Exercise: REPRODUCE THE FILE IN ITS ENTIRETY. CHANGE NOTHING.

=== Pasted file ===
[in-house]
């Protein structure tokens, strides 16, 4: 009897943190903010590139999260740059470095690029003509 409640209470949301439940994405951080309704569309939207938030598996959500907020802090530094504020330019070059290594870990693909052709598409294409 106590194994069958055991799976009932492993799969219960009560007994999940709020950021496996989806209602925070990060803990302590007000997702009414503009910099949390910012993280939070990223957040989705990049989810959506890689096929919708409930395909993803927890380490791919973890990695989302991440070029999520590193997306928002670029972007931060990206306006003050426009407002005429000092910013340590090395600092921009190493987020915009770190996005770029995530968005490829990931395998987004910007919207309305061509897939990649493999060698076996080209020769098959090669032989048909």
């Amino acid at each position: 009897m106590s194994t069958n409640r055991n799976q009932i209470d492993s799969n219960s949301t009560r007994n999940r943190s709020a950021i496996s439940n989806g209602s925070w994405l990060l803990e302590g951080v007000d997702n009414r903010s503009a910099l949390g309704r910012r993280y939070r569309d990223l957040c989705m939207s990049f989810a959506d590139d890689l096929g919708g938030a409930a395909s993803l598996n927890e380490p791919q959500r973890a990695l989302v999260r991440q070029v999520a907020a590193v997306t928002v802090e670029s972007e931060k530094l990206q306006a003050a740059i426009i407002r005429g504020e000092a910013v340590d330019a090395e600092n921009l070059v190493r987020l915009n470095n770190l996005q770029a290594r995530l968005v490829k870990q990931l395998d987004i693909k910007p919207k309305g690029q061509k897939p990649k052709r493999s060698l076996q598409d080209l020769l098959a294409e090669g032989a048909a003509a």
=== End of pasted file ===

[in-house]
């Protein structure tokens, strides 16, 4: 009897943190903010590139999260740059470095690029003509 409640209470949301439940994405951080309704569309939207938030598996959500907020802090530094504020330019070059290594870990693909052709598409294409 106590194994069958055991799976009932492993799969219960009560007994999940709020950021496996989806209602925070990060803990302590007000997702009414503009910099949390910012993280939070990223957040989705990049989810959506890689096929919708409930395909993803927890380490791919973890990695989302991440070029999520590193997306928002670029972007931060990206306006003050426009407002005429000092910013340590090395600092921009190493987020915009770190996005770029995530968005490829990931395998987004910007919207309305061509897939990649493999060698076996080209020769098959090669032989048909």
């Amino acid at each position: 009897m106590s194994t069958n409640r055991n799976q009932i209470d492993s799969n219960s949301t009560r007994n999940r943190s709020a950021i496996s439940n989806g209602s925070w994405l990060l803990e302590g951080v007000d997702n009414r903010s503009a910099l949390g309704r910012r993280y939070r569309d990223l957040c989705m939207s990049f989810a959506d590139d890689l096929g919708g938030a409930a395909s993803l598996n927890e380490p791919q959500r973890a990695l989302v999260r991440q070029v999520a907020a590193v997306t928002v802090e670029s972007e931060k530094l990206q306006a003050a740059i426009i407002r005429g504020e000092a910013v340590d330019a090395e600092n921009l070059v190493r987020l915009n470095n770190l996005q770029a290594r995530l968005v490829k870990q990931l395998d987004i693909k910007p919207k309305g690029q061509k897939p990649k052709r493999s060698l076996q598409d080209l020769l098959a294409e090669g032989a048909a003509a």